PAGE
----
What to get the fashionista who has everything? How about the gift they never knew they wanted: a conversation about the carbon footprint of a fashion shoot? Wait… come back!
I know it doesn’t sound very sexy. Sure, this unwieldy, confusing present isn’t going to invoke instant envy on the fashion desk, but if styled out right, it will serve you well in the long run, trust me.
With 2020 touted as the year fashion finally takes sustainability seriously, the ability to dial down your environmental footprint will be the Cinderella slipper everyone is fighting to cram their size 7s into.
You’d have to have spent 2019 in a coma not to be up to speed with the crushing existential crisis that is the climate emergency. Across the globe, activists have been quick to call capitalism’s biggest offenders to the table. The fashion industry, alongside fossil fuels and animal agriculture, is coming under increasing scrutiny to shape up – fast.
In September, framed by Greta Thunberg’s impassioned speech at the UN, and Extinction Rebellion’s London Fashion Week protests, Gucci announced they were going carbon neutral across their entire supply chain, with Kering following suit. Meanwhile, in New York, designer Gabriela Hearst debuted a much-lauded, carbon-neutral fashion show. After a de- cade of dancing with sustainability, the industry appeared to have found an answer.
But does carbon offsetting actually work? The answer is not as straightforward as the PR machine would have us believe. If used as part of a calorie-controlled diet, carbon offsetting could have a place in future-proofing the industry. But used to increase consumption and perpetuate the myth that high-carbon lifestyles are sustainable, offsetting sidelines the real issue: that we have to drastically cut our carbon emissions across all industry if we are to stand any chance of keeping the rise in global temperature to a non-catastrophic level.
Until now, the fashion shoot as a tool to propel growth has been celebrated. But post 2019, as our planet buckles under our rapacious appetite for new clothes, the practice of glamorising our unsustainable habit of mass consumption is rapidly looking, at best, gauche and out of touch and, at worst, like dangerous denialism.
So how can we restyle the fashion shoot? How do we create an image-making revolution that reduces its environmental impact and inspires a culture of regeneration, renewal and repair?
ALLOW ENOUGH TIME TO IMPLEMENT CHANGE
To enable us to successfully lower the impact of our fashion shoots, we need to consider every element of the production. We’ve all been up against the clock and forced to make unsustainable choices. Hello, last-minute overnight delivery of “that look” from New York that isn’t even used. Or ordering takeaways wrapped in loads of single-use plastic for lunch because you didn’t have time to source a local caterer. Allowing enough lead time to plan and prep your shoot means that the lowest-impact solutions can be sourced and made available.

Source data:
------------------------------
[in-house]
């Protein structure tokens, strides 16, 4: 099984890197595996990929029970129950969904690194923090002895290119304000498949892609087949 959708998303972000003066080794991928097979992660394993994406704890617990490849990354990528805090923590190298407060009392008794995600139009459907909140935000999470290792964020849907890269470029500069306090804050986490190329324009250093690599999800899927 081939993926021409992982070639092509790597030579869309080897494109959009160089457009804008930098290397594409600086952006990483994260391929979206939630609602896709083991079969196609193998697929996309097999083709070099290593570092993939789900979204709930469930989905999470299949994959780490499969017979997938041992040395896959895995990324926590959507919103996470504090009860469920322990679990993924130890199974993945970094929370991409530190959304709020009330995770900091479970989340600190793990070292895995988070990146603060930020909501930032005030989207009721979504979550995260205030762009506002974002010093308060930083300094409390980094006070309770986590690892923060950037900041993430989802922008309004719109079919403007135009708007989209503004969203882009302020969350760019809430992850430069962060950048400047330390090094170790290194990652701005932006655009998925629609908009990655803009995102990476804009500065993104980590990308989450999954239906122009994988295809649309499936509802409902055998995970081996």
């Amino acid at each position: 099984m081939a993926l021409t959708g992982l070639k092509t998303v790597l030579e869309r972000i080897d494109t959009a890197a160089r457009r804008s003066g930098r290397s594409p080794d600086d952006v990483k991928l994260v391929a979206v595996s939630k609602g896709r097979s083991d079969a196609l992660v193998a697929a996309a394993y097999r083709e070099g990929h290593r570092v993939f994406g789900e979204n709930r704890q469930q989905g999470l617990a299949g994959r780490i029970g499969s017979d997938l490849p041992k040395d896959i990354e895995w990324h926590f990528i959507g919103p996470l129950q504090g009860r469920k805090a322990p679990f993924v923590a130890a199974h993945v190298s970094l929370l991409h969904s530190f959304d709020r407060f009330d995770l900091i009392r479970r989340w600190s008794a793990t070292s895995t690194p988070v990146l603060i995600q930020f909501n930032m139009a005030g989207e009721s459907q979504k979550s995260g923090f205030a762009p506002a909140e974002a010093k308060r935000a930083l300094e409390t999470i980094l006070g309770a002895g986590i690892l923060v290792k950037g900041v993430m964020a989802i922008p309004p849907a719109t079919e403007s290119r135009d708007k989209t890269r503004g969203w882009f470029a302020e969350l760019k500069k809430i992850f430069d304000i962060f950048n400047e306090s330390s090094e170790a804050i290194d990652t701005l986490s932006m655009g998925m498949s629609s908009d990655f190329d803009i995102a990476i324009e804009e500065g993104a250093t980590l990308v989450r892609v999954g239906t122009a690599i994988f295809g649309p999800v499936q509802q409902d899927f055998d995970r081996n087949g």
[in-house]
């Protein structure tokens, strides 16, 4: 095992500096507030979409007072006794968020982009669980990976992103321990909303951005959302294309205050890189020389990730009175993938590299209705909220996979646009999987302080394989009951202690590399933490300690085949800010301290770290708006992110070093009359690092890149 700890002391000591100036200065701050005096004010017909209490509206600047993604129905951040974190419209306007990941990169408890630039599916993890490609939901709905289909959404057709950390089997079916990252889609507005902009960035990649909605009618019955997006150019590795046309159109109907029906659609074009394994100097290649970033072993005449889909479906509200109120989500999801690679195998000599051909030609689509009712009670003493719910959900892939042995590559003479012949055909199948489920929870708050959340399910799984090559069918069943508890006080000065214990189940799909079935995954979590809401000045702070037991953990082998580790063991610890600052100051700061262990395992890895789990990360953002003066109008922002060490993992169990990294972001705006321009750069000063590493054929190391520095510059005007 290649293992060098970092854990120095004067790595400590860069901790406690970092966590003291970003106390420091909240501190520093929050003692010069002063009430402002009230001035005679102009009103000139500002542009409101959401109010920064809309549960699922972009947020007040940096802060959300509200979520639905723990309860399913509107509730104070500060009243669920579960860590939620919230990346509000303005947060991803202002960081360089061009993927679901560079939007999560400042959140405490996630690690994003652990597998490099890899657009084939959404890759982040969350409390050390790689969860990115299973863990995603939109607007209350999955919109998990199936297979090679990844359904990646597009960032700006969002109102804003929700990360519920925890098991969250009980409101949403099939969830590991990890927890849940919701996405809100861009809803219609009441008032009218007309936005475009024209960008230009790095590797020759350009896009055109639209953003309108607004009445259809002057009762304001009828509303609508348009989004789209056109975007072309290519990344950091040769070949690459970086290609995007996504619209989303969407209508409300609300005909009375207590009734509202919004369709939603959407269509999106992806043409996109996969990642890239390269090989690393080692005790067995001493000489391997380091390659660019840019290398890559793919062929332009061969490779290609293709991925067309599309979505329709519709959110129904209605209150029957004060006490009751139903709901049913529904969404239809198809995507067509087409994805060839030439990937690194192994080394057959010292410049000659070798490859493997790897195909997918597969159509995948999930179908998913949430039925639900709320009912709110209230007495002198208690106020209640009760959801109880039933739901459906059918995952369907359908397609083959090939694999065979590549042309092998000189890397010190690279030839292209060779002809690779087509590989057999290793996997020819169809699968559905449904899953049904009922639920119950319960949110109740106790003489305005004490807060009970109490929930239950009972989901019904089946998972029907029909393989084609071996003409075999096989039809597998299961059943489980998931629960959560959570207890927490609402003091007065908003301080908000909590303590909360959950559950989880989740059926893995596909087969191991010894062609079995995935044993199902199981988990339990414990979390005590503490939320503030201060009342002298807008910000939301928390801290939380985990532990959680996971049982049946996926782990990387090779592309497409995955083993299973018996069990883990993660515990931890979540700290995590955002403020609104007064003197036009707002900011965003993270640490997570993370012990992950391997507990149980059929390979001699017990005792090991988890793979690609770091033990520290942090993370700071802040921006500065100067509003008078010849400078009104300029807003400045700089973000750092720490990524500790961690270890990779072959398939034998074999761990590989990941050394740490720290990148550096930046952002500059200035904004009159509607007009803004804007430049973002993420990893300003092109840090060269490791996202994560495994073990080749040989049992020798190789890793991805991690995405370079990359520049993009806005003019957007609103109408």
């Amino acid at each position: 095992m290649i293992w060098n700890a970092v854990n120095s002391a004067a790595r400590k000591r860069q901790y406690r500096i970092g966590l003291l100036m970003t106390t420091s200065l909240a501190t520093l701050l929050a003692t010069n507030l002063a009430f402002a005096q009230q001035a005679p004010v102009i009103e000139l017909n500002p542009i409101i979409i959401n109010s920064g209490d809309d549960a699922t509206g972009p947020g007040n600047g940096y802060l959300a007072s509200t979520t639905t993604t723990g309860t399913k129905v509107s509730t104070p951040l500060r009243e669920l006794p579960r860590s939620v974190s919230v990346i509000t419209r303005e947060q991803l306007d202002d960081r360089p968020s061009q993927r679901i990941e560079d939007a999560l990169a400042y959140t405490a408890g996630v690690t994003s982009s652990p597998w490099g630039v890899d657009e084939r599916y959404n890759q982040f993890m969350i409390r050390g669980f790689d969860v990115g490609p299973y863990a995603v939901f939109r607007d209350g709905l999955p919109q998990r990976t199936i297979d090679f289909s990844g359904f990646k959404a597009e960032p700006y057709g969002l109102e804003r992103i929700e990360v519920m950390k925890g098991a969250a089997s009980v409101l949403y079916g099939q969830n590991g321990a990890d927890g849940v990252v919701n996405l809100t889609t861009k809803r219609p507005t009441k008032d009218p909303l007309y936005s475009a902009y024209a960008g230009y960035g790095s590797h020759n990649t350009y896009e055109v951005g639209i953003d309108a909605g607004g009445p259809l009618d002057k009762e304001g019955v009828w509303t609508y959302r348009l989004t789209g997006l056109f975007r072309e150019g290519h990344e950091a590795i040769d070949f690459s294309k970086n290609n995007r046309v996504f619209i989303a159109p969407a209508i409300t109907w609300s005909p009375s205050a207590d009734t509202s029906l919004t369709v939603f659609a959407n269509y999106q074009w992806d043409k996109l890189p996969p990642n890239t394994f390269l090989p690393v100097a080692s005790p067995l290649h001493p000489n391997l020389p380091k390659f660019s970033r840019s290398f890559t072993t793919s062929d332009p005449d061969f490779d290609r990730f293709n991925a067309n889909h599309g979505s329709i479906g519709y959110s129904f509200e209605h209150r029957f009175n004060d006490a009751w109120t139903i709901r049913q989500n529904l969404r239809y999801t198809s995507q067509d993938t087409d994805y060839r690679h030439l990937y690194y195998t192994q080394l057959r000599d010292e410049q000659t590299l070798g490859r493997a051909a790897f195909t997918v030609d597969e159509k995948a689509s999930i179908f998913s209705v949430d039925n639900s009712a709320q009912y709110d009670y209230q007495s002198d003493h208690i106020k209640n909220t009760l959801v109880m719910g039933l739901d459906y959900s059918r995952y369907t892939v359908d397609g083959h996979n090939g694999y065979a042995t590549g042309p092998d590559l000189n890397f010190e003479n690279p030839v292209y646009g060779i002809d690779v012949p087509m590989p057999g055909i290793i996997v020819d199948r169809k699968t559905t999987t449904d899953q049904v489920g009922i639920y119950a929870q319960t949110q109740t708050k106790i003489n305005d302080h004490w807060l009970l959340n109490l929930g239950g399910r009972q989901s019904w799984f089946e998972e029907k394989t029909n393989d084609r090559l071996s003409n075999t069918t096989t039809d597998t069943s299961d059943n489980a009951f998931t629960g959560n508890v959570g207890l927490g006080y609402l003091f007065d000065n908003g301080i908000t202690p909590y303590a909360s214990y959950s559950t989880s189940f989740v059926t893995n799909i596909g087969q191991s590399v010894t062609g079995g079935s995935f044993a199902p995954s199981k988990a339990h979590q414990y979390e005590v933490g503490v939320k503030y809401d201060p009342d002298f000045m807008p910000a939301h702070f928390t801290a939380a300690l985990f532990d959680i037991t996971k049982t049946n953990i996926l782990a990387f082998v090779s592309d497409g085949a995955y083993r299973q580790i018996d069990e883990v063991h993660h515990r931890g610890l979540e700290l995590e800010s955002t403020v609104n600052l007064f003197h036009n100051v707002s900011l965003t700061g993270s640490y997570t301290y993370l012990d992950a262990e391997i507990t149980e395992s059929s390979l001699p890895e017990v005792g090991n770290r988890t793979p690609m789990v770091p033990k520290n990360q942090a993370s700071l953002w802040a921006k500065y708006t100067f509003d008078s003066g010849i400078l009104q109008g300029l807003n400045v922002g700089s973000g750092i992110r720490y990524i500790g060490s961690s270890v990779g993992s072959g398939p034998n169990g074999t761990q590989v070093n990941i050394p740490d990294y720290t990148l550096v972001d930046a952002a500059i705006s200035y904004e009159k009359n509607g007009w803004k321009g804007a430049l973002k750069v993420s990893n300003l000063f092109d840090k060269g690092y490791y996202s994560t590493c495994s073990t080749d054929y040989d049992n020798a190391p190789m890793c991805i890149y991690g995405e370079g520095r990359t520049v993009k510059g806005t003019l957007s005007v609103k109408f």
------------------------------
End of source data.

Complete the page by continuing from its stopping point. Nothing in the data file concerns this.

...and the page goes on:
BE FLEXIBLE WITH YOUR BRIEF
Being flexible with the brief will enable your creative team to deliver the most sustainable options. And if you are booking crew for their sustainability expertise, then involve them from the start of the creative process, so they can advise best practice.
CHOOSE A SUSTAINABLE STUDIO
Go for a studio that runs on green energy and has a wraparound ethical ethos that will support your shoot, such as Sunbeam Studios in west London. Sunbeam run on 100% renewable energy and are arguably the most sustainable lm and photographic studio available. Strongly influenced by zero-waste-living principles, their ethos sees them utilising a wide range of solutions. When your book with Sunbeam, the environmental impact of your shoot is reduced through their existing initiatives. If you’re on a budget and don’t need a big space, you could try the no-frills, sustainable Green Lens Studios, in north London. For film, try Mount Pleasant Studio in Clerkenwell.
GREEN YOUR TRANSPORT
Let’s start with couriers. CitySprint have a zero-emissions fleet of cargo bikes and electric and hydrogen vans. You have to request them when booking and check they are available. You’ll also want to check out Green Courier. The UK’s leading environmentally friendly courier service, they offer a mix of zero and ultra-low emission vehicles, providing a carbon-balanced service. They also have a car service comprised of zero- and ultra-low-emission passenger vehicles, so your crew and talent can arrive on set with minimum environmental impact.
If you want to make a real dent in the environmental impact of your shoot, then minimising air miles is essential. If you’re shooting on location, only fly a skeleton crew and hire everyone else locally. Also take a look at your international courier services. Anything last-minute will involve flying, so ensure you leave time for sea and rail transportation. If you’re wanting to offset, see number 12.
When planning catering, go for seasonal, locally sourced plant-based companies. Keep the urge to use single-use plastic to a minimum by asking all crew to bring a refillable water bottle and coffee cup. If you’re on location and don’t have a fresh water supply for refills, bulk-buy water and refill.